A while ago, I attempted to knit: it was very cold and I didn’t find a scarf as large and cozy-looking as I wanted. During that endeavor, I found out that knitting is hard. But just because my human brain can’t really get the hand of it, it doesn’t mean that an artificial intelligence will yield the same (on occasion humorous) results.
The researchers at the Massachusetts Institute of Technology announced that their latest AI can knit garments. The paper they wrote, called “Neural Inverse Knitting: From Images to Manufacturing Instructions“, details how the system studies a photo of a garment and then comes up with a series of stitches that are given to an automated knitting machine who can reproduce the item – it requires no previous coding knowledge.
The neural network apparently got it right 94% of the time.
“As far as machines and knitting go, this type of system could change accessibility for people looking to be the designers of their own items,” Alexandre Kaspar, CSAIL PhD student and lead author on the paper has said in a statement. “We want to let casual users get access to machines without [needing] programming expertise so they can reap the benefits of customization by making use of machine learning for design and manufacturing.”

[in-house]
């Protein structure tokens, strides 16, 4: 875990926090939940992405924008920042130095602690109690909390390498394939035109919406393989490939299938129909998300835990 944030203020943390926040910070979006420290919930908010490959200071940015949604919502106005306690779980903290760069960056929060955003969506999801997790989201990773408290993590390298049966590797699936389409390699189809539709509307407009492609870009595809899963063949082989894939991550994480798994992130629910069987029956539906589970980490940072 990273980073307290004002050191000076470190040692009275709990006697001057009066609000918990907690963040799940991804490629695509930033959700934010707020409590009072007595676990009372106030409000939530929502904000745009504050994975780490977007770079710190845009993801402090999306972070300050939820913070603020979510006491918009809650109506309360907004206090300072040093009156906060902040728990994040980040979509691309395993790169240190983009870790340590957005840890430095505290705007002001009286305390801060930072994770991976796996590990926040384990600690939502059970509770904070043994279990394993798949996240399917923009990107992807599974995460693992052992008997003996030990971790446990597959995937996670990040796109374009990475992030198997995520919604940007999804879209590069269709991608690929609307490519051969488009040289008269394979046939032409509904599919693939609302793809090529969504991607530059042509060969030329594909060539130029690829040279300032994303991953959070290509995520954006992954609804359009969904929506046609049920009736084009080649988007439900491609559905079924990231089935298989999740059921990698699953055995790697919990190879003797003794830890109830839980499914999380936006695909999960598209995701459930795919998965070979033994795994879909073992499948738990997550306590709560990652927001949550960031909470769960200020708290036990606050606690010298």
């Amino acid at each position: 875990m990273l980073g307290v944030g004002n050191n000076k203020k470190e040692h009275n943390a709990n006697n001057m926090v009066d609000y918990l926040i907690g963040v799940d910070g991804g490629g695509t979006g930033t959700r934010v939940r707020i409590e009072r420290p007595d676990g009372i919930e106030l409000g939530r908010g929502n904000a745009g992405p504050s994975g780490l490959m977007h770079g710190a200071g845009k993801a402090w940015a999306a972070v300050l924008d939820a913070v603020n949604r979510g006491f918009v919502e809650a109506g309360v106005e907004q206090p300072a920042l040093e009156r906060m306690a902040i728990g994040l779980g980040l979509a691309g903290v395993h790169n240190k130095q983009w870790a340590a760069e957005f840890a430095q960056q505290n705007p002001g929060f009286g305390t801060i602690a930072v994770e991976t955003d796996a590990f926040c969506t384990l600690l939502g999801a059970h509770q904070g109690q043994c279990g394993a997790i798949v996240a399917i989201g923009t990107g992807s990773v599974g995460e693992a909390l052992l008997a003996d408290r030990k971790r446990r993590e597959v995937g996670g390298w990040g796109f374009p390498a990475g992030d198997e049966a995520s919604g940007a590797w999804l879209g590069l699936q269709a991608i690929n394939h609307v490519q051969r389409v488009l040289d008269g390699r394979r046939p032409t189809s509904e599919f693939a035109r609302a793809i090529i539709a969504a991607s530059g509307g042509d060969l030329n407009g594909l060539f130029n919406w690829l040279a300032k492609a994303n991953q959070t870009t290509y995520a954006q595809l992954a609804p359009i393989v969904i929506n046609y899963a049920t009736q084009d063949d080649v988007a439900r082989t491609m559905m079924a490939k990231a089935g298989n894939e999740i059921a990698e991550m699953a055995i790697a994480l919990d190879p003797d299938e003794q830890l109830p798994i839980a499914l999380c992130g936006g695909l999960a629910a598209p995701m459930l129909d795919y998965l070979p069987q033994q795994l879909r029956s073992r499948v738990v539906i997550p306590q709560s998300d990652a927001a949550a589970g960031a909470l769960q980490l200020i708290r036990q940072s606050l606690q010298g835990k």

The system is called InverseKnit but the researchers accompanied it with another software called CADKnit which aims to help people who don’t have knitting or design experience to customize their templates.
This tool relies on 2D images, CAD software and photo editing that helps the users customize their items however they see more fit. They can adjust the patterns and the shapes easily, directly from the software. The researchers tested CADKnit on complete knitting beginners before giving it the stamp of approval.
“Whether it’s for the everyday user who wants to mimic a friend’s beanie hat, or a subset of the public who might benefit from using this tool in a manufacturing setting, we’re aiming to make the process more accessible for personal customization,” Kaspar added.
Unfortunately, there is still some fine tuning left to do before the software will become available to the public and be commercialized – the knitting machine InverseKnit works with has so far only been tested on one very specific type of acrylic yarn, so the researchers have to train it on different kinds but so, far the systems look very promising. Who knows, they might help even me take up knitting again.